About this blog

This Blog is named after an ancient gnoseological riddle which hints hidden, disseminated, omnipresent wisdom.
I invite you to search, listen and observe with me for "the word of tree, whisper of stone, and humming together of the abyss and stars."


Leina - The Place of Leaping

Ka-Lae, also known as South Point in Hawaii, is a special place. Some people travel there to visit the green beach with sand almost entirely composed of the little crystals of semiprecious olivine. Other people go there to visit the southernmost place of the entire United States. Anthropologists arrive to study the oldest human settlement of the Hawaiian archipelago. Locals, just like those ancient people, come to fish. Naturalists search in the flooded brackish caves for the yet undiscovered shrimp
        And young people are irresistibly attracted by the cliff from which they dive down to the aquamarine ocean 40 feet beneath. Little do they know that they reenact an ancient archetype. In the oldest traditions this was one of the places from which departing souls jumped beyond this world. Clearly departing souls share something together with daring and raucous youngsters - at least the thrill of jumping. The first group dives into the ocean beneath and the other into the dramatic sunset beyond. 
     This Sunday is called Ascension Sunday. The Biblical text for this holiday is from the book of Acts. It tells a similarly strange and captivating story about Jesus departing heavenwards. Come to dive from everydayness into the thrills and challenges of this rich religious metaphor.
       And if you want to share your summer spiritual experiences, join our Summer Log.


More than clockwork, more than prejudice!

Suppose you walk across a heath and there, on the path, you find a pocket watch. What would be your first thought? “Poor fellow!” You might think and, “Is there a way it might be returned?” These thoughts clearly do not come naturally to some religious types. An Anglican clergyman William Paley wanted us to believe that the first thoughts would turn to the identity of a watchmaker. In 1802 he wrote an entire book about it.
    Paley argued, and after him many fundamentalists up until today, that just as a found pocked watch presupposes a watchmaker, so thus the order in nature proves the existence of God. Firstly, this whole argument, as we have seen, is built upon an unnatural, stilted story. But beyond this funny premise, the whole analogy is false and seriously flawed because it compares living nature to a nonliving machine. Such an analogy is not only logically flawed, it is also arrogant and seriously dangerous. Thinking along these lines (nature is just like some man-made machine) has brought our civilization to the brink of ecological disaster.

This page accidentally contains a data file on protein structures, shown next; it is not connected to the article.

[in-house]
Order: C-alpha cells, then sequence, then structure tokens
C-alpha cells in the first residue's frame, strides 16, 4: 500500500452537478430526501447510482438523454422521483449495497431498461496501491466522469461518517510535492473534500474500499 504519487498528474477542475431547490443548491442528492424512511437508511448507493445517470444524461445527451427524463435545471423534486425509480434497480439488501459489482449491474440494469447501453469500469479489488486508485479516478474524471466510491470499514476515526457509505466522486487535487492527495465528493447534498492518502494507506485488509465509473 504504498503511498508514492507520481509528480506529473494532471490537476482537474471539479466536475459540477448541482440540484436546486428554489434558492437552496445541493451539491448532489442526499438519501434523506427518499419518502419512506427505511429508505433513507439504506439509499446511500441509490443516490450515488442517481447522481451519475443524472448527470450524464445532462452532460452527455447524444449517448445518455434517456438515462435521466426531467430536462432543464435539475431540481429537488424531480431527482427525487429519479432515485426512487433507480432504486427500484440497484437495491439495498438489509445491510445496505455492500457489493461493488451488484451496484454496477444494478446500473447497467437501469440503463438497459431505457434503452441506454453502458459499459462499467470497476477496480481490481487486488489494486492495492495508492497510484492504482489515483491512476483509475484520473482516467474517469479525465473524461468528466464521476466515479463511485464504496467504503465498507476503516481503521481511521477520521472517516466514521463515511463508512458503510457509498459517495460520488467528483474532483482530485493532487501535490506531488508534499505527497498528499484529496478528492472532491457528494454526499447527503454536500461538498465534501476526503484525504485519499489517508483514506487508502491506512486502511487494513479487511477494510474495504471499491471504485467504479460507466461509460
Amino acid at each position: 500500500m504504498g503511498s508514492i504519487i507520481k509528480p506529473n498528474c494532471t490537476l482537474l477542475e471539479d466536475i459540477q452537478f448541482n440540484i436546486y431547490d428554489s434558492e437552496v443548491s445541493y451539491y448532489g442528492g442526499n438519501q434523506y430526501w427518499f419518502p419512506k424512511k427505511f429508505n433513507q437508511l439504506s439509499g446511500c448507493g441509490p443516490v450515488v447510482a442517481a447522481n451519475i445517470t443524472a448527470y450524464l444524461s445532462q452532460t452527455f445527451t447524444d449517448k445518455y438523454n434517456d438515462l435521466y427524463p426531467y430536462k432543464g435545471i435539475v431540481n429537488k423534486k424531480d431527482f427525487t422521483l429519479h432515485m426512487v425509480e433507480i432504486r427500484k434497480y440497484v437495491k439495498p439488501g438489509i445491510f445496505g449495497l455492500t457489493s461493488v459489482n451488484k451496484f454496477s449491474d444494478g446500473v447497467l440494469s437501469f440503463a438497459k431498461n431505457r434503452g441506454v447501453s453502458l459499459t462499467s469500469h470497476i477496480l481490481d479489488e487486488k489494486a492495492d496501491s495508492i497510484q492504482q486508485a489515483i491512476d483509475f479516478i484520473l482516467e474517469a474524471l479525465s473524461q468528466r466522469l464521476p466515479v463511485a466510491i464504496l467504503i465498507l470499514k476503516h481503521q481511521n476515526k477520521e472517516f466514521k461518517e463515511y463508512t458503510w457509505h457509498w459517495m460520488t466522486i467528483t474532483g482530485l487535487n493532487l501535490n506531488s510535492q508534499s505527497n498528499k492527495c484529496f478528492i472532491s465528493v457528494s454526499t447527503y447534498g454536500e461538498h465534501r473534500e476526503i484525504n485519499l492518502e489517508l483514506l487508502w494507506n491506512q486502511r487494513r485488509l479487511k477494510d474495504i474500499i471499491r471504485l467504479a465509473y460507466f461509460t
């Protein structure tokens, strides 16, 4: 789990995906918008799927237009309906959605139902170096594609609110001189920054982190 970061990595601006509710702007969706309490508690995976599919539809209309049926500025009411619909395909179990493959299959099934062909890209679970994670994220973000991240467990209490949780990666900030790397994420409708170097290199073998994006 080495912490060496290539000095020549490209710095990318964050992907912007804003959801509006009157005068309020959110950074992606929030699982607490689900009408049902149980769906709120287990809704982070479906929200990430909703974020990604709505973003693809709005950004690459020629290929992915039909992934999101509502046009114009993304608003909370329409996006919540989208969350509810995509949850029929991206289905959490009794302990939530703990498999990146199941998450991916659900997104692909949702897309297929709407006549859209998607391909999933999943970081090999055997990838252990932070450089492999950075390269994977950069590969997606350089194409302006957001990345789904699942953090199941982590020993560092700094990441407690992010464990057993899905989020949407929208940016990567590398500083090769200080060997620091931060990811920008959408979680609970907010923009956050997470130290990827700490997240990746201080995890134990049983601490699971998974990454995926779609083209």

But Paley’s argument betrays also his pitiably insecure faith. Arguing the existence of God from the miracles of nature is unfair to nature and unfair to God. Living faith does not need any proof of divine existence and even less arguments from our ignorance. The beauty and complexity of nature are far more than just crutches for insecure religion.
    When you find a lost pocket watch on a heath, please, forget about watchmakers and bring it to the lost and found. And when you are awestruck by the intricate beauty of nature, please, forget dim-witted arguments about divine existence and instead pause for a moment and allow your heart to be filled with divine songs of insight and joy.


Alien theology

“Would we baptise Martians?” asked Pope Francis this Tuesday in his homily, instantly grabbing the attention of the media. "If - for example - tomorrow an expedition of Martians came, and some of them came to us, here... Martians, right? Green, with that long nose and big ears, just like children paint them... And one says, 'But I want to be baptised!' What would happen?" But this was certainly more than a publicity stunt! It was a radical prophetic gesture of inclusion. 
When my family and I came to America, we were officially labeled “Resident Aliens” (that is really official terminology!) and we are not even green! Frankly it was and still is quite unsettling when you consider how aliens are often portrayed and treated in American films. 
Every true, spiritual, prophetic religion asks questions, opens our minds and the circles of our inclusion. This Sunday our youth are preparing and leading our worship. For the homily they picked the marvelously challenging parable of The Prodigal Son (Luke 15:11-32). Structural and rhetorical analysis of this parable makes it quite clear - while the main focus is on the younger “prodigal” son, the open end of this narrative parable forces the audience (us!), to identify with the older, the responsible, and the angry son. That is the only role open for us, the church people and well-pampered New Yorkers. The open end of the story leaves us with a burning and challenging question: How broad a circle of divine grace are we willing to draw? How alien could our aliens be? Resident aliens? Nonresident aliens? Undocumented aliens? Aren’t we alienating ourselves from divine grace, if we attempt to limit and curtail the divine grace? 
Yours sincerely, Resident Alien